Sunday, May 3, 2009

TCO/ROI Methodology

I frequently receive questions about the TCO/ROI studies that I conduct, and in particular about the ways in which they differ from the typical studies that I see. Here’s a brief summary:

• I try to focus on narrower use cases. Frequently, this will involve a “typical” small business and/or a typical medium-sized business – 10-50 users at a single site, or 1000 users in a distributed configuration (50 sites in 50 states, 20 users at each site). I believe that this approach helps to identify situations in which a typical survey averaging over all sizes of company obscures the strengths of a solution for a particular customer need.
• I try to break down the numbers into categories that are simple and reflect the user’s point of view. I vary these categories slightly according to the type of user (IT, ISV/VAR). Thus, for example, for IT users I typically break TCO down into license costs, development/installation costs, upgrade costs, administration costs, and support/maintenance contract costs. I think that these tend to be more meaningful to users than, say, “vendor” and “operational” costs.
• In my ROI computation, I include “opportunity cost savings”, and use a what-if number based on organization size for revenues, rather than attempting to determine revenues ex ante. Opportunity cost savings are estimated as TCO cost savings of a solution (compared to “doing nothing”) reinvested in a project with a 30% ROI. Considering opportunity cost savings gives a more complete picture of (typically 3-year) ROI. Comparing ROIs when revenues are equal allows the user to zero in on how faster implementation and better TCO translate into better profits.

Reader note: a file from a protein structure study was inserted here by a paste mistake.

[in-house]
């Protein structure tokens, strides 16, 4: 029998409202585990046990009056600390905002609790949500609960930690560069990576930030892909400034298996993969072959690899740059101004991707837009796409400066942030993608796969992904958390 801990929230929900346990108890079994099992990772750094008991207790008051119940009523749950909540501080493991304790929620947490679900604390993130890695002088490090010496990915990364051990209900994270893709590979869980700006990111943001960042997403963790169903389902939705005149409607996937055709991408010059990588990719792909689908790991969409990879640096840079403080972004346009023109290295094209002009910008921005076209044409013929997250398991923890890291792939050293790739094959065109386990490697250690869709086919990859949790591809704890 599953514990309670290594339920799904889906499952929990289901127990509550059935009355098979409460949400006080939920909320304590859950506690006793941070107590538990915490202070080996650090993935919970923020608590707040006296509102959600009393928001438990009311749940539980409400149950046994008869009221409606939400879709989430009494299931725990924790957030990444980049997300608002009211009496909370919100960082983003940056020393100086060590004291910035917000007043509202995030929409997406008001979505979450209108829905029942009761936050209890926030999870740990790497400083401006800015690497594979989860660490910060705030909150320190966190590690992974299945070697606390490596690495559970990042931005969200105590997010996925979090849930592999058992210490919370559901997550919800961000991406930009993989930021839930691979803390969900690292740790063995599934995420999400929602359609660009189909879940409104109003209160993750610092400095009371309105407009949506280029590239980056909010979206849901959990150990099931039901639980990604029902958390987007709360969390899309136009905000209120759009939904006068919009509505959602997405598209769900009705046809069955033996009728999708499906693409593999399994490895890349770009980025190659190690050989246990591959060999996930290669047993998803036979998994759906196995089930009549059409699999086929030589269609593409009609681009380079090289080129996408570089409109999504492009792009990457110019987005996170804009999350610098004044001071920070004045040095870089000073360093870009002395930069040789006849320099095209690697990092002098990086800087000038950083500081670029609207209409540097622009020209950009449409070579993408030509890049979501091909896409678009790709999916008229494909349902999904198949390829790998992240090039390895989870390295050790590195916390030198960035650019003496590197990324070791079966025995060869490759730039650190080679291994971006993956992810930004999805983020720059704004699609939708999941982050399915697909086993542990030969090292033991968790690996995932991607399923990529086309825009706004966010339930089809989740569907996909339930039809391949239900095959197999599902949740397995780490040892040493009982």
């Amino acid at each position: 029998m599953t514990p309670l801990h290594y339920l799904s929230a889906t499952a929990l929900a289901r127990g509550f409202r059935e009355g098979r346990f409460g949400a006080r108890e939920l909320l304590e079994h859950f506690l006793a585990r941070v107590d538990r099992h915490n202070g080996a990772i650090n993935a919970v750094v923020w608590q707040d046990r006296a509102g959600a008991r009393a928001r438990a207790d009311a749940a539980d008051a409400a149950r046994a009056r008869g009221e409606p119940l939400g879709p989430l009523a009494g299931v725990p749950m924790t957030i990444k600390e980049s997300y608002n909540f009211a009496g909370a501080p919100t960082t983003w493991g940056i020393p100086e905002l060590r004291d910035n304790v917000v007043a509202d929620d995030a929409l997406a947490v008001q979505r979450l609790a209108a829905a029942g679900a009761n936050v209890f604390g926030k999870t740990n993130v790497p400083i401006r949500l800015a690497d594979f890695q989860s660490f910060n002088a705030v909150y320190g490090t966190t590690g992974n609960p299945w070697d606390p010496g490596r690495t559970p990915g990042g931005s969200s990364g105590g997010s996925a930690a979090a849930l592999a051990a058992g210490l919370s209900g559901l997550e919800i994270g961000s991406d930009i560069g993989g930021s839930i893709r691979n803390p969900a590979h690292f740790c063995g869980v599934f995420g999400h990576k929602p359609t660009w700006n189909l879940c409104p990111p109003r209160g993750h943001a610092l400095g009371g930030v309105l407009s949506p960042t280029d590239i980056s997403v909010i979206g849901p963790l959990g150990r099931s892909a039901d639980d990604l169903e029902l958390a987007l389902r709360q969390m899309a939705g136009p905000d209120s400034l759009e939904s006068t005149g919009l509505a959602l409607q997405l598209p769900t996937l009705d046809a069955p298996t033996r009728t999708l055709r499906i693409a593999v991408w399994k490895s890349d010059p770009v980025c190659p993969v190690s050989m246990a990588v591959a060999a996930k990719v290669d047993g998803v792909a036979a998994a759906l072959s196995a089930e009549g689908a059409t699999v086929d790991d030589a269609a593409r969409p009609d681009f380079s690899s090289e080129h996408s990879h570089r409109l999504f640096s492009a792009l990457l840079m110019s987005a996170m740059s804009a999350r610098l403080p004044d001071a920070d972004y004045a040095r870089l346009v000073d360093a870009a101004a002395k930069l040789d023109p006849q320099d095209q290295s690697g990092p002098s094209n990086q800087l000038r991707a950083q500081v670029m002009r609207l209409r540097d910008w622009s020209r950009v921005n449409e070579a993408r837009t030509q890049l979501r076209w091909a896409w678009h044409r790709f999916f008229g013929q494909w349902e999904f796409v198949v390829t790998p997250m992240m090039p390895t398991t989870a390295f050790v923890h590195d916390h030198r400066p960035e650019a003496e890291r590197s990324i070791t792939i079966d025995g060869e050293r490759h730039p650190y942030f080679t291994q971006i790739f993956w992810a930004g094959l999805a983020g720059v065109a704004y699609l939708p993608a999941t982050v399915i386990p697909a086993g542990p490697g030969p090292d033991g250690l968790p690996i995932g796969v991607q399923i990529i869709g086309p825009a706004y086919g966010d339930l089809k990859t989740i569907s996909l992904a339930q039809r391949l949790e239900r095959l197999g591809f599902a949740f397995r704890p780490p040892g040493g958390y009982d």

• My numbers are more strongly based on qualitative data from in-depth, open-ended user interviews. Open-ended means that the interviewee is asked to “tell a story” rather than answer “choose among” and “on a scale of” questions, thus giving the interviewee every opportunity to point out flaws in initial research assumptions. I have typically found that a few such interviews yield numbers that are as accurate as, if not more accurate than, 100-respondent surveys.

Let me now, at the end of this summary, dwell for a moment on the advantages of open-ended user interviews. They allow me to focus on a narrower set of use cases without worrying as much about smaller survey size. By avoiding constraining the user to a narrow set of answers, they make sure that I am getting accurate data, and all the data that I need. They allow me to fine-tune and correct the survey as I go along. They surface key facts not anticipated in the survey design. They motivate the interviewee, and encourage greater honesty – everyone likes to “tell their story.” They also provide additional advice to other users – advice of high value to readers that gives additional credibility to the study conclusions.

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